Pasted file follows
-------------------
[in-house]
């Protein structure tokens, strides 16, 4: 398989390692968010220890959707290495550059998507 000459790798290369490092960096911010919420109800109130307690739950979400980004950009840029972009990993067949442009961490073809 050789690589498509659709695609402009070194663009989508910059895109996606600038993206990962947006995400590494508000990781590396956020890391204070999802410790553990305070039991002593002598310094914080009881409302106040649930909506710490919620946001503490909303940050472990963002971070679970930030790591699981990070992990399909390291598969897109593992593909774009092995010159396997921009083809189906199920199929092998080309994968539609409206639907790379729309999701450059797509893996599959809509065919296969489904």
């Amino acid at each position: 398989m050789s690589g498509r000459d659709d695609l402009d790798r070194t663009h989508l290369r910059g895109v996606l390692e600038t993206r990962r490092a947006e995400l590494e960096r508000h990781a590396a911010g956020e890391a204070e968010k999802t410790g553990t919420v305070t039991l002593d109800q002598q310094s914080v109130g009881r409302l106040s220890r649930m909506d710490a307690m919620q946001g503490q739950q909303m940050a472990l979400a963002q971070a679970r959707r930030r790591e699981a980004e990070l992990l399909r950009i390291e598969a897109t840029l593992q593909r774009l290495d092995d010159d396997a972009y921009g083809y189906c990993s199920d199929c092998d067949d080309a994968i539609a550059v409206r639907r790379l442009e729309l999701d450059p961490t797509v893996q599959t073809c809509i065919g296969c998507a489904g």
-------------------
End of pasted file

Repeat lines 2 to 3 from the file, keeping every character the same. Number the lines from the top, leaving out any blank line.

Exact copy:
């Protein structure tokens, strides 16, 4: 398989390692968010220890959707290495550059998507 000459790798290369490092960096911010919420109800109130307690739950979400980004950009840029972009990993067949442009961490073809 050789690589498509659709695609402009070194663009989508910059895109996606600038993206990962947006995400590494508000990781590396956020890391204070999802410790553990305070039991002593002598310094914080009881409302106040649930909506710490919620946001503490909303940050472990963002971070679970930030790591699981990070992990399909390291598969897109593992593909774009092995010159396997921009083809189906199920199929092998080309994968539609409206639907790379729309999701450059797509893996599959809509065919296969489904």
């Amino acid at each position: 398989m050789s690589g498509r000459d659709d695609l402009d790798r070194t663009h989508l290369r910059g895109v996606l390692e600038t993206r990962r490092a947006e995400l590494e960096r508000h990781a590396a911010g956020e890391a204070e968010k999802t410790g553990t919420v305070t039991l002593d109800q002598q310094s914080v109130g009881r409302l106040s220890r649930m909506d710490a307690m919620q946001g503490q739950q909303m940050a472990l979400a963002q971070a679970r959707r930030r790591e699981a980004e990070l992990l399909r950009i390291e598969a897109t840029l593992q593909r774009l290495d092995d010159d396997a972009y921009g083809y189906c990993s199920d199929c092998d067949d080309a994968i539609a550059v409206r639907r790379l442009e729309l999701d450059p961490t797509v893996q599959t073809c809509i065919g296969c998507a489904g």